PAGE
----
Electronic Superhighway

Art, Digital and interactive
4 out of 5 stars
(2user reviews)
 (Rafael Lozano-Hemmer, 'Surface Tension', 1992. Courtesy of the artist and Carroll/Fletcher)
Rafael Lozano-Hemmer, 'Surface Tension', 1992. Courtesy of the artist and Carroll/Fletcher
Oliver Laric, 'Versions (Missile Variations)', 2010. Courtesy the artist and Seventeen Gallery, London. © Oliver Laric.
Aristarkh Chernyshev, 'Loading', 2007. Courtesy the artist and XL Gallery, Moscow. © Aristarkh Chernyshev.
Olia Lialina, 'My Boyfriend Came Back from the War', 1996. © Olia Lialina
Addie Wagenknecht, 'Asymmetric Love', 2013. Courtesy bitforms gallery, New York Photograph by David Payr © Addie Wagenknecht
Nam June Paik, 'Internet Dream', 1994. © (2008) ZKM Center for Art and Media Karlsruhe, Photo: ONUK (Berhard Schmitt) © Nam June Paik Estate
Amalia Ulman, 'Excellences & Perfections (Instagram Update, 18th June 2014)', 2015. Courtesy the artist and Arcadia Missa, London © Amalia Ulman
Lynn Hershman Leeson, 'Seduction of a Cyborg', 1994. © (2015) ZKM Center for Art and Media, Karlsruhe © Lynn Hershman Leeson
Eduardo Kac, 'Tesão (Horny)', 1985. Courtesy the artist and England & Co. Gallery, London © Eduardo Kac
Celia Hempton, 'Aldo and Jesi, Albania, 16th August 2014', 2014. Courtesy Southard Reid, London © Celia Hempton
Ulla Wiggen, 'Den röda Tv:n', 1967. Courtesy Moderna Museet, Stockholm/Asa Lunden © Ulla Wiggen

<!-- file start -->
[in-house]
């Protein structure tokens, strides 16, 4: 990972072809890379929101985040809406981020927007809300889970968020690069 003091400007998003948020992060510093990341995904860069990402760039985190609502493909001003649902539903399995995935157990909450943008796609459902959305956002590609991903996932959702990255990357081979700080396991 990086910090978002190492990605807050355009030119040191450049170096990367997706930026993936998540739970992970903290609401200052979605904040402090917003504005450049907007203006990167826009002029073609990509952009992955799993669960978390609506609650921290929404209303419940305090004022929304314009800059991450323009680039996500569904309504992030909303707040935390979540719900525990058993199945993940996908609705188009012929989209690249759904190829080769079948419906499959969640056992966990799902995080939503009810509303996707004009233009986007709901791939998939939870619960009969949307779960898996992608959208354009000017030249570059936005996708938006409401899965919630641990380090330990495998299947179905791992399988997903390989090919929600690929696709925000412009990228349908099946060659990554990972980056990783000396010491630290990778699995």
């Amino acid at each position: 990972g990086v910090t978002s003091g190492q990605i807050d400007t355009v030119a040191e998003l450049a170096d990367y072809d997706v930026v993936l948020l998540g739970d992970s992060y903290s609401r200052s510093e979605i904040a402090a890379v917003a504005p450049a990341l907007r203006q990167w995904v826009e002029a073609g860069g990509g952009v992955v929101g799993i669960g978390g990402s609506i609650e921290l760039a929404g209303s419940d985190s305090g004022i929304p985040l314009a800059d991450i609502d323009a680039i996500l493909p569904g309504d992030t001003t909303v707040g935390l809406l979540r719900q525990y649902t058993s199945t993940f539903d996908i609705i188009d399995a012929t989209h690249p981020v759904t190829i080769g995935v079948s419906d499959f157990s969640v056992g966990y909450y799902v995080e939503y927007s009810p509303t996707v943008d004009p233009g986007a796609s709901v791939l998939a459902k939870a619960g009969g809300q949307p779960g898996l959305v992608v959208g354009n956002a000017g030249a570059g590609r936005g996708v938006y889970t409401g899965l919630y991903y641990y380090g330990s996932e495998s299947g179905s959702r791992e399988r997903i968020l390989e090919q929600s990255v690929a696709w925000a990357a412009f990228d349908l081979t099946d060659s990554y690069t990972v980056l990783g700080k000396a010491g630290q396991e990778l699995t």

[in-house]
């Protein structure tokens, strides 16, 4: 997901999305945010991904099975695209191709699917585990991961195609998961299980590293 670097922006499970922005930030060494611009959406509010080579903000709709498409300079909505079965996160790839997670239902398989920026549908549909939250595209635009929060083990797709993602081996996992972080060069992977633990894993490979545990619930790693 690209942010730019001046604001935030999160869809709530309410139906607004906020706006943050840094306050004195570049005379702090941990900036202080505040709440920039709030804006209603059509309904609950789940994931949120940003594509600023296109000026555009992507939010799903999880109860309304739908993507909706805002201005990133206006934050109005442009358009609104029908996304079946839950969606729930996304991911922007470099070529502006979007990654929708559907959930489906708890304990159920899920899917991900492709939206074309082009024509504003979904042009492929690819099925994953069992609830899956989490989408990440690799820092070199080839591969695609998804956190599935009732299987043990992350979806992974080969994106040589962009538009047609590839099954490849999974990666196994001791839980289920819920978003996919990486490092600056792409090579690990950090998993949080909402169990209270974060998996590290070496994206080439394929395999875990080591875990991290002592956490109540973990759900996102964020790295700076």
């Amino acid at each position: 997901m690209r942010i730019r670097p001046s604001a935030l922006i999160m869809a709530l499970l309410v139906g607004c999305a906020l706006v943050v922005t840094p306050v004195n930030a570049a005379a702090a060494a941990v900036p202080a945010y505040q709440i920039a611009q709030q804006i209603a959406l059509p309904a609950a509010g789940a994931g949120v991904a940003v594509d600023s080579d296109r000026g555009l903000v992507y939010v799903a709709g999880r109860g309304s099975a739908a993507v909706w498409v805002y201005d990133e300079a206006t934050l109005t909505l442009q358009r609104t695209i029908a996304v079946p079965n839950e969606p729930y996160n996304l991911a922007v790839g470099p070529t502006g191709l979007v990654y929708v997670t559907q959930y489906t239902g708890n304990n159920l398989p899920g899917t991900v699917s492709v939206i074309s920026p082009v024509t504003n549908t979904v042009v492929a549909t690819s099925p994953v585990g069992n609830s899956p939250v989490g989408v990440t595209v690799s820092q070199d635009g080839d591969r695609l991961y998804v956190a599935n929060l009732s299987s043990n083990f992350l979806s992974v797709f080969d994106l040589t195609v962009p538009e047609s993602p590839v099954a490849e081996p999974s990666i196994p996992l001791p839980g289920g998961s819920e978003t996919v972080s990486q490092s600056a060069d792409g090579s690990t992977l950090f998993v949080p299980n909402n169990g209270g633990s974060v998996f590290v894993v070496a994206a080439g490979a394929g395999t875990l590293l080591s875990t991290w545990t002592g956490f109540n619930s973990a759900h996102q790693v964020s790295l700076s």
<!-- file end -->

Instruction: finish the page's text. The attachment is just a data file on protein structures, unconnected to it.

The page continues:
You’d expect YouTube, Instagram, image manipulation and the Dark Web to feature in a show about how the invention of computers and the internet have impacted on artists and irrevocably changed the terrain of contemporary art. And they do, in work by current art world darlings such as Jon Rafman, Ryan Trecartin and Hito Steyerl. What the Whitechapel’s ambitious first show of 2016 also offers, however, is a surprisingly extensive history of the subject. The exhibition kicks off with the very recent stuff before taking you back to the paleolithic period (1966), when the group Experiments in Art and Technology (EAT), founded by engineers Billy Klüver and Fred Waldhauer and including artists such as Robert Rauschenberg and Andy Warhol, staged ‘9 Evenings: Theatre and Engineering’ in New York, a groundbreaking series of events that challenged the conventions of art by incorporating new technology.


By: Martin Coomer

Average User Rating

3.7 / 5

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There were some interesting bits and pieces on the ground floor, such as demonstrating the impact the reality show culture has through a chaotic scene of self-absorbed teenagers and a 911 scam set up as karaoke complete with a TV screen showing the words forming the scam, a microphone, and large speaker. The first floor went back to the 60s and 70s and it was funny remembering the old dot matrix printouts. I'm not sure I got from it what the exhibit was trying to achieve which I think was the impact of the internet on our lives over the past 5 or 6 decades. 

0 of 1 found helpful

Beyond average. Some of the pieces upstairs play more with the internet - call and response; contrasts; data. The Gay Bomb was interesting satire - and a virtual product. But most of this is lame video art that is only tangentially related to anything at all.